The Well-Played Game

by Bernie DeKoven

” This book has enormous value for anyone whose job involves helping people have fun together, whether in work, or play, or in that ideal place where there is no difference”

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The Well-Played Game

Understanding how to play well is a path towards understanding how to live well. With this understanding, every game you play becomes an opportunity to develop your skills at living well. Every game. This is how the search for the Well-Played Game becomes a path to wholeness. A playful path, filled with things like fun and community, spontaneity and creativity, agility and light-heartedness.

Read Eric Zimmerman’s Foreword to the Well-Played Game

 


“Hi Bernie – Amazon suggested (your book) to me in the ‘other people who bought what you’re buying also bought this’ category. What I love most is the reminder that the point of the game is the valuing of the other people you share it with. That really broadened my thinking of ‘fun’ out. In my work I teach laughter mainly in terms of its benefits to the individual – but I’m thinking more now about how play teaches us to care about others. And I love it politically – the well-played game is the model for a better world where people take time to help each other enjoy their lives!”

Jo Eadie

“The Well-Played game focuses on a kind of fun that is unfortunately not normally associated with games, and certainly not with sports. I like to think of it as “kindly fun” – like the fun that families share when they are enjoying each other, or the fun that children share with each other when they are feeling safe and free from supervision. The book is remarkable, because it demonstrates that kindly fun is not only something that people experience, but that can be nurtured and extended throughout an entire community.”

Brian Sutton-Smith

“This is one of the most brilliant and overlooked books on games to-date. Drawing on practical experience “in the field”, this self-made game designer/philosopher/educator/ethnographer does an in-depth analysis of the socio-psychological dynamics of (pre-digital) gameplay that is better than almost anything generated in the rapidly expanding academic field of Game Studies. For anyone interested in playing, studying, designing, or writing about games, this should be a perennial and oft-referenced bookshelf companion.”

Celia Pearce

So I’ve finally finished reading The Well-Played Game. Thank you greatly for that book, I enjoyed it a lot and I want to start by telling you again that it has great value for me.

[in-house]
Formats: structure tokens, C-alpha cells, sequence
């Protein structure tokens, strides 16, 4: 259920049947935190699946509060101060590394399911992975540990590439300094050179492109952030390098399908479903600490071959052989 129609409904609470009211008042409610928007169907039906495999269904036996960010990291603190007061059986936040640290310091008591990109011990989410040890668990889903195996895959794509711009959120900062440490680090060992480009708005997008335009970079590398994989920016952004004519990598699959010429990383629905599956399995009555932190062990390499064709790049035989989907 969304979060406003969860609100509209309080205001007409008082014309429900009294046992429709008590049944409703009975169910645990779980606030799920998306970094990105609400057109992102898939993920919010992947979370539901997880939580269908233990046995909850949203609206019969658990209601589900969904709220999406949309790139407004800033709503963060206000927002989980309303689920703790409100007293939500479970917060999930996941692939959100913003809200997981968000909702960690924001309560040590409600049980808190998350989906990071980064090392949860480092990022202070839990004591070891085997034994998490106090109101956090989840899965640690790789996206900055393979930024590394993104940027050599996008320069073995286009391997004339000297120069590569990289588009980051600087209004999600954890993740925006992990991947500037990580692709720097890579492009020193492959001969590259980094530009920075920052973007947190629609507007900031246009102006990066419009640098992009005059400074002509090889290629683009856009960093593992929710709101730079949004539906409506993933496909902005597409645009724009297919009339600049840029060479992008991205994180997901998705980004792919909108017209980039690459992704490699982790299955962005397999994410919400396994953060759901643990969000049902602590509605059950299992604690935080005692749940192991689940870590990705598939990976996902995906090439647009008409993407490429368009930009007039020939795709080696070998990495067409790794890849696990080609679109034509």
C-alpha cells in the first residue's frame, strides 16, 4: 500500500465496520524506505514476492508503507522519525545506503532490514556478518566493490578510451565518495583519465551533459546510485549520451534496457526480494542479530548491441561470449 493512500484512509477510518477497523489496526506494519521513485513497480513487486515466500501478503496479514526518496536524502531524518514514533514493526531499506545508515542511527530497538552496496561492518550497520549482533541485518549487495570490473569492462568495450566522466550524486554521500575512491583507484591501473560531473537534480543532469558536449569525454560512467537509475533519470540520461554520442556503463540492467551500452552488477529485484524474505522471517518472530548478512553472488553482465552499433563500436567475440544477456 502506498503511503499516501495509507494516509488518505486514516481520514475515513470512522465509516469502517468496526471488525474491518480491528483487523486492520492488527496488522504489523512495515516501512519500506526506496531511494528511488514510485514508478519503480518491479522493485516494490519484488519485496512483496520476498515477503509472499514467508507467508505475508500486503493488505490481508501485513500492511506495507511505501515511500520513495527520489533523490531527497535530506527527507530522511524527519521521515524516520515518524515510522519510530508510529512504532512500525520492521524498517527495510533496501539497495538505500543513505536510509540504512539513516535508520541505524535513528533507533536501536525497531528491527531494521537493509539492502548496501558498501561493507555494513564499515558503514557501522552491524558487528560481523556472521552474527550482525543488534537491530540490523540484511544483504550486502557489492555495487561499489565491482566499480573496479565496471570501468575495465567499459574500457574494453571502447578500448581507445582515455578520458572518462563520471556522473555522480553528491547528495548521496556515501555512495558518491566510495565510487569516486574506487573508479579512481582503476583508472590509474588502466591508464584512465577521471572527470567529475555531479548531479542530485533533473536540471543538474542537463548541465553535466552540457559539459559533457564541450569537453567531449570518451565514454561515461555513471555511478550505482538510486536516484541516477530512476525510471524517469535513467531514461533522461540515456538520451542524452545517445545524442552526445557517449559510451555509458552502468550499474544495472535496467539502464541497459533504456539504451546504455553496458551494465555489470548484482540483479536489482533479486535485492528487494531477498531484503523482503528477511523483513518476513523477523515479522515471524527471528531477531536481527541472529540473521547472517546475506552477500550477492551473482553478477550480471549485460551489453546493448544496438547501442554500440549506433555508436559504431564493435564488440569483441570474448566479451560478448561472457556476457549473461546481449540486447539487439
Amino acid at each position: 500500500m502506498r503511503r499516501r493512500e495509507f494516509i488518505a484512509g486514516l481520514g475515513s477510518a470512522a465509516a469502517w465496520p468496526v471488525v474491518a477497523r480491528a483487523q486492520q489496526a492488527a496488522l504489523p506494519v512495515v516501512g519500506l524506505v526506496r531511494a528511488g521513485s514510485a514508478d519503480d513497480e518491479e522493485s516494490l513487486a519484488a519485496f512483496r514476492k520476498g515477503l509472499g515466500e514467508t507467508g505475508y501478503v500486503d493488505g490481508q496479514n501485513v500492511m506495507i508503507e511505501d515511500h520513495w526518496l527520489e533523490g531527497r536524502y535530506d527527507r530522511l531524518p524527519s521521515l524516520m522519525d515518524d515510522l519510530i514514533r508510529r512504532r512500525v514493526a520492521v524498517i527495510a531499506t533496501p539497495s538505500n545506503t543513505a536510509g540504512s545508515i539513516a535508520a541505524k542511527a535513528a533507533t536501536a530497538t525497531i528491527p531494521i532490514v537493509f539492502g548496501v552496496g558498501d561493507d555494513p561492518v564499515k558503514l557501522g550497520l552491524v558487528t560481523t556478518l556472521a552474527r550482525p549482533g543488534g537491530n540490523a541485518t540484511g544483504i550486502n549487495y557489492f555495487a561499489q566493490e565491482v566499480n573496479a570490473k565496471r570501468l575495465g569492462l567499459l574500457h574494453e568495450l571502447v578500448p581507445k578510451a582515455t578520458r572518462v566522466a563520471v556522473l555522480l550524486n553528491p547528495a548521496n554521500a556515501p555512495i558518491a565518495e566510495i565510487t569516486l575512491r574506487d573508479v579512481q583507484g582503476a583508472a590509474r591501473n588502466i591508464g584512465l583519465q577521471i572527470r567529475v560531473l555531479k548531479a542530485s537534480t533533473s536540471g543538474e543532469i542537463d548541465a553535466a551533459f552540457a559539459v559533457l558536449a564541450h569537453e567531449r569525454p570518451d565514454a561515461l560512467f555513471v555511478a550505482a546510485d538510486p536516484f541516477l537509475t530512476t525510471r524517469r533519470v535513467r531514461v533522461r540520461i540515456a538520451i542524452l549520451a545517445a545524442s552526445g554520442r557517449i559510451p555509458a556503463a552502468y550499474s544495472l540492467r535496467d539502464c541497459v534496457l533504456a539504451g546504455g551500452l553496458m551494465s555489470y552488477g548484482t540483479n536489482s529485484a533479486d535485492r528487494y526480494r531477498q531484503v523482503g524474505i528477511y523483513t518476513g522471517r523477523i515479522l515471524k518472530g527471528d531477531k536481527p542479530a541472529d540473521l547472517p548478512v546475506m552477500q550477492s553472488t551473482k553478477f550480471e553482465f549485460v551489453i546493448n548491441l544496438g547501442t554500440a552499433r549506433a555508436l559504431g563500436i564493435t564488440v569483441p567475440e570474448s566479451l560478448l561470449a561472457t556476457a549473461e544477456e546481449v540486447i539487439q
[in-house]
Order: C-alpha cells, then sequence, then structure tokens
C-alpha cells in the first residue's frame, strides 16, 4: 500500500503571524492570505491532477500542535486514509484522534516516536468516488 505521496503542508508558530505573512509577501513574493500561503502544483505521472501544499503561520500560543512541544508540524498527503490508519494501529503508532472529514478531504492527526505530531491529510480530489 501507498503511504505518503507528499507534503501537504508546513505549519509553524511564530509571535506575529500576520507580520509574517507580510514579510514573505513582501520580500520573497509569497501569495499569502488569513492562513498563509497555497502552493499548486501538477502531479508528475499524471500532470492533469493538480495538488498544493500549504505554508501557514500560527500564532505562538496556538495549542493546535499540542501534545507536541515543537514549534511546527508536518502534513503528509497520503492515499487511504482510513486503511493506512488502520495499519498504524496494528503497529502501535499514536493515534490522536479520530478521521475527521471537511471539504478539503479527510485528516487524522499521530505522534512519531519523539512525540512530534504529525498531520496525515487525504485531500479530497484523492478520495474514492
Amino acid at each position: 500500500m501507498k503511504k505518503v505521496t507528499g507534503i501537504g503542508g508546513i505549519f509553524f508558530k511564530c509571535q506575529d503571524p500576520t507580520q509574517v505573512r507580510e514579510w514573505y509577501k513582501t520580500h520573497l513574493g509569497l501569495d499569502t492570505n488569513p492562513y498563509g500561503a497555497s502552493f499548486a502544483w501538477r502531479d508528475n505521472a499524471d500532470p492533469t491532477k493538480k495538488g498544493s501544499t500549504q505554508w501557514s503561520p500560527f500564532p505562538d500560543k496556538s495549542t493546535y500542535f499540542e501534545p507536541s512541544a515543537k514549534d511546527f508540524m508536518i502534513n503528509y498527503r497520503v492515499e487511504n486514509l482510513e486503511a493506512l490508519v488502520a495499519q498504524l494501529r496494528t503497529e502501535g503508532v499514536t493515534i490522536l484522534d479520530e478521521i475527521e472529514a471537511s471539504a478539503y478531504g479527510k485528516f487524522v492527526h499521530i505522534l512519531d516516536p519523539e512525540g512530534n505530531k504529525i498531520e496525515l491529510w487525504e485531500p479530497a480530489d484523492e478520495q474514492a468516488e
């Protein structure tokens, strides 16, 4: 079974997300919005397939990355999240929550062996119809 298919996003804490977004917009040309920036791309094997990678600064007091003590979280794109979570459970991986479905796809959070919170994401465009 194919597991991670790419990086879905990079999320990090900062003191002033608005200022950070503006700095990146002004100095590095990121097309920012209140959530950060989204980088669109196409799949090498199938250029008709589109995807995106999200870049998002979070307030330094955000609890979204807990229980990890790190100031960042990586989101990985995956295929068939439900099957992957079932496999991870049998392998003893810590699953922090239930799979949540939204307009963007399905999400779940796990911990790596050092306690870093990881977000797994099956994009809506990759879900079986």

It reached me mostly on a personal level and I won’t be able to tell you my appreciation of the book without going here and there into my current life situation. It is strange that the book has been on my “wish list” for a very long time and that I only got to buy and read it now, in a most appropriate moment.

The good first part of the book is very descriptive of the process of playing and how games and play is perceived by the players. I found that very interesting but then I was surprised by the last few chapters that goes further and really expands the definition and the reality of “play” to encompass life much more largely (maybe you havent slapped yourself hard enough to stay away from the game-life reflections but if that’s the case, I’m glad about it). I now realize how much your book is about Freedom and empowerment, and Freedom is a very recurrring theme in my and my girlfriend’s readings at the moment (The Joy of Not Working – Ernie Zelinsky, The Artist’s Way – Julia Cameron, Summerhill School – A. S. Neil, to name a few).

Me and my girlfriend are both very creative minds, we have a 14 months old daugther and soon neither of us will be employed anymore. I’ll be working on building my own Flash Game business but I’m far from being a work slave, and spending time with my family is more important than spending long hours in front of a computer to make a lot money. So we are in the process of regaining our own freedom so we can better preserve our daughter’s freedom, and your book, in this way, is very reassuring (inkling #1 of your non-conclusions). It helps me realize how important play is for children and adults alike and that children are not “merely playing”, that playing is actually a very serious matter! It also validates a lot of my own feelings about play, feelings that have been long repressed by my education which gives too much power to work and social standing.